Tuesday, 25 October 2011

the art of parking 1: "the 45 degrees"

In honour of returning to Moscow,  a new mini-series on the art that is parking. Technique number one; when the parking space is not wide enough for a complete car, just prop the nose on the pavement.

Sunday, 23 October 2011

can't believe it!

Can't believe it! I have been using a very cheap compact camera to take photographs for this blog (it is a rule of mine not to use anything more fancy) and have only just noticed - after having this one for over a year - that it takes panoramic pictures by stitching 3 images together. Well, I just thought it did one of those stretched image size things so have never checked it out... and then found out by accident whilst wandering home via Metro - hence not a brilliant example.

 So - now I have to decide if photos like these are within my blog-photo-rules or outside of them....  

more hanging

There seems to be a lot of building work going on, both new construction and renovation. It is almost too easy to add to my collection of people hanging off buildings.

a lovely walk (oh and where do you get the best coffee in Moscow?)

The area across the 10-lane Sadovaya (Garden) ring, away from Kurskaya and towards the centre is one of my favourite parts of Moscow. There are certainly other nice parts of the city within this 'second' ring road* - such as around Patriarchs Pond - but I guess this eastern side has always been my patch for happily idle strolling. 

There aren't any special landmarks, just the usual muddle of pre-revolutionary, soviet and post-soviet buildings, in varying stages of decay and renovation. Yesterday I walked along подоссенский/Podossenskii pereulok which runs parallel between these rings, and then further in the same(ish) direction, which - with a certain amount of getting lost, shortcuts through yards, and some serious zig-zagging - ends up (after coffee in the Coffee Bean on покровка/Pokrovka ulitsa) at Lubyanka metro. 

I rank Coffee Bean as one of the best places for coffee in Moscow, but there is lots of choice on both Pokrovka and on, or just off, the other key radial road down to Lubyanka, called мясницкая/Myasnitskaya Ulitsa. I also paused at the Art Lebedev cafe and shop (Ul. Myasnitskaya 22, bldg. 1 (Bankovsky per.5)) and thought about visiting the Red espresso bar, further up Myasnitskaya, towards Chisty Prudy, but stopped myself. 

As you may guess, I am a coffee snob - so would really like recommendations for the very best coffee in Moscow. Beanhunter only lists 2 for the whole of Moscow (the other Art Lebedev cafe and Coffee Mania, which is okay but screamingly expensive), so I think it is time to add some more....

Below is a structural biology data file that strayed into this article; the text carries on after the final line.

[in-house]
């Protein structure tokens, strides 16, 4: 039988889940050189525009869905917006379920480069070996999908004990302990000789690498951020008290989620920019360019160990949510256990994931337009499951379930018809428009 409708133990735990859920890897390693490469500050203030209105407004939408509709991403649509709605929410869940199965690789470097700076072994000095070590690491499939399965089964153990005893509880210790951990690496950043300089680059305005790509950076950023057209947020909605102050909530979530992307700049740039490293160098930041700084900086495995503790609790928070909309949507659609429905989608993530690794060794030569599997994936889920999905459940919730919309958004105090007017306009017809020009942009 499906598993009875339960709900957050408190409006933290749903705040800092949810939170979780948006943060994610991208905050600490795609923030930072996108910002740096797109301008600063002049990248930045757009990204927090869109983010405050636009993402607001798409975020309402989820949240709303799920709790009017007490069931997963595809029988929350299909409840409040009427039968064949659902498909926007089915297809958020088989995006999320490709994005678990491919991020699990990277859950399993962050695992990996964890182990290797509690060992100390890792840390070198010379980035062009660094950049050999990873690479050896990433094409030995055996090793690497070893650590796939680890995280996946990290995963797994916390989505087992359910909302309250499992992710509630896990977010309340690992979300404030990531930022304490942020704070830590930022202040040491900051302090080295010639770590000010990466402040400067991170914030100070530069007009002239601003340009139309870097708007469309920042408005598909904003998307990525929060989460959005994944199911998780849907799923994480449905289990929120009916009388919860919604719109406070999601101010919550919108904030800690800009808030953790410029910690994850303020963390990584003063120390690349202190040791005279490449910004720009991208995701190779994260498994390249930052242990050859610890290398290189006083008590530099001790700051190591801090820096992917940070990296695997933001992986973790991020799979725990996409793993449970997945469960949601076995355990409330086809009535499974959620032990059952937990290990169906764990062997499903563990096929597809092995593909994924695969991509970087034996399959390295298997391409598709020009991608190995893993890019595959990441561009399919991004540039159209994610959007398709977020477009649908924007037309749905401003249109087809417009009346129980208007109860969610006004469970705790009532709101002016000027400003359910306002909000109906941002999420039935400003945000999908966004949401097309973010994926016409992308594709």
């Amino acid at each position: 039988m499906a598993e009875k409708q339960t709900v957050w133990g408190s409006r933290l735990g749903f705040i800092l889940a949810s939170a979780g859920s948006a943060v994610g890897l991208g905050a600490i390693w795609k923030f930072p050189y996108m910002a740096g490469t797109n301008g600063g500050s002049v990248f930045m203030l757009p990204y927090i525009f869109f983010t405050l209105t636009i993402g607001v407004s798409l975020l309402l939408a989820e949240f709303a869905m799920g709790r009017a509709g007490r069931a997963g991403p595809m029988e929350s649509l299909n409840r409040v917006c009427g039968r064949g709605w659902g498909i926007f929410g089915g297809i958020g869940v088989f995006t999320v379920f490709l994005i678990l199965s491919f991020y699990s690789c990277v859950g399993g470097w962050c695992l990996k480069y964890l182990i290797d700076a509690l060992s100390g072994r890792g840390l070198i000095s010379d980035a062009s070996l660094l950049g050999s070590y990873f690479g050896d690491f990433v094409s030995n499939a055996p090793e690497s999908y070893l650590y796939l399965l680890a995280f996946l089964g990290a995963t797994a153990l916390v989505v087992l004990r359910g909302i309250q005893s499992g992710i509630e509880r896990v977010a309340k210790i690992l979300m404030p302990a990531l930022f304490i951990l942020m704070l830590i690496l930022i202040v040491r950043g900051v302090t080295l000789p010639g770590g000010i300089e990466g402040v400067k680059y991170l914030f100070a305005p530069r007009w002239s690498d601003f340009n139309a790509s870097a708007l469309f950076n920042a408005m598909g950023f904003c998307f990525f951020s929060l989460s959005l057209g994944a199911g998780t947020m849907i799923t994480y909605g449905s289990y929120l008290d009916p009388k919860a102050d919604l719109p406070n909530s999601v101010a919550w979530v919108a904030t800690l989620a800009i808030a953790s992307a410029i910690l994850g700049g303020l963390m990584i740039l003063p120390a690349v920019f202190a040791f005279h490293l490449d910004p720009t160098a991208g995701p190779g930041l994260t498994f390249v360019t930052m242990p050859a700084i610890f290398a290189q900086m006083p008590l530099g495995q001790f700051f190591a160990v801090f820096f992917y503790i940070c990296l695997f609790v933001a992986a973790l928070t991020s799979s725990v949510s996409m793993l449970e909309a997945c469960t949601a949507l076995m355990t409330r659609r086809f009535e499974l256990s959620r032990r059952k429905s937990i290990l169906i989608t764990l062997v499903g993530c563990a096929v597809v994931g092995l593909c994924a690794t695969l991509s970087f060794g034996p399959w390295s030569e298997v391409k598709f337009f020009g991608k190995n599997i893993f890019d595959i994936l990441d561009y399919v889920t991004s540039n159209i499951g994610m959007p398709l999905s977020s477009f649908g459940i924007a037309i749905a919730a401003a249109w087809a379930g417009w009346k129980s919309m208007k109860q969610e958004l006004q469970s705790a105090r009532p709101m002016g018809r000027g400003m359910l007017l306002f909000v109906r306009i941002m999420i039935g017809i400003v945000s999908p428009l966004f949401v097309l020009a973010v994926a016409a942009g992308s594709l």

*The innermost one is called the Boulevard ring. The Garden ring was built where the old city ramparts had been, and originally had trees down its centre (as the Boulevard ring still does). These were cut down in the 1930s, opening it up for soviet military parades and more recently post-soviet traffic jams. There is also another ring, further out, which as far as I can tell, has no name, err, just the fourth ring. And then a fifth called MKAD, which stands for Moscow Automobile Ring Road.  

Saturday, 22 October 2011

Unidentified packages (7)

One last thing from the Extreme Room, before I leave Perm behind. I can't really blame the package this time; I just did not bother to turn the lights on when I got back to my hotel and took what I assumed was a small bottle of wine out of the mini-bar for a (very) late evening drink.

Er, it was cognac. 

can bleak be nice?

I kind of like the bleak beauty of Perm. Behind the gallery, down by the river which runs wide and slow are a few couples walking and some men fishing. On the other side - in the medium distance - rows of small dachas watch us back across the dark water. And to the left, factory chimneys blast out smoke into the autumn air. Perm, once a closed town, and still a (dying) industrial one, may have powerful people trying to re-invent it but I am just reminded of that famous Russian saying - ' we wanted the best but it turned out as always.'

The sign reads 'happiness is not far off.'  

a cultural revolution?

The collection and display of contemporary Russian artists and the associated public art commissions - most notably the wooden arched п of artist Nikolay Polissky which has been artfully placed on a roundabout - seem to be what are causing the most complaint in Perm, both because of the cost and because of a general lack of enthusiasm for modern art. Interestingly my interpreter calls all the current activities not a 'city of culture' but a 'cultural revolution'.

For a sense of the debate read Yelena Fedotova, Moscow-based art critic, in her piece 'In praise of little red men: cultural revolution in Perm'.

To enter one of Perm's Public Art competitions go here.

poor art?

PERMM is currently showing some Russian Povera work -  the deliberate use of 'poor' materials, associated with the idea of authenticity and deep rather than surface beauty. The full show has been to Milan: what has returned are mainly the 'skeletons' of Olga and Alexander Florensky, based on the raw wood and metal of argricultural and other working equipment. Not my favourite kind of work, but well curated and effective in the space - the interior is much more a proper gallery than the exterior implies.

For a sense of the debate read Yelena Fedotova, Moscow-based art critic, in her piece 'In praise of little red men: cultural revolution in Perm'.

To enter one of Perm's Public Art competitions go here.

the place of art

The Perm contemporary art gallery (now re-badged PERMM) is currently housed in an old ferry terminal, down by the river Yama. It had been abandoned, and still looks both small and frayed at the edges; not quite of the calibre of its references (Bilbao, MOMA, Tate Modern, CaixaForum, etc., etc.) But at the same time, the ambition is impressive. I met a young curator who is involved in the task of building a permanent russian contemporary art collection. Perm may not want it, but still nothing of that scale is happening in either St. Petersburg or Moscow as far as I know. And her enthusaiasm was a lovely thing to see.

Sunday, 16 October 2011


The older wooden houses in the centre are amazing. Easy to see these as picturesque ruins and to photograph their beautiful, lop-sided, hand-crafted details without thinking much about the occupants.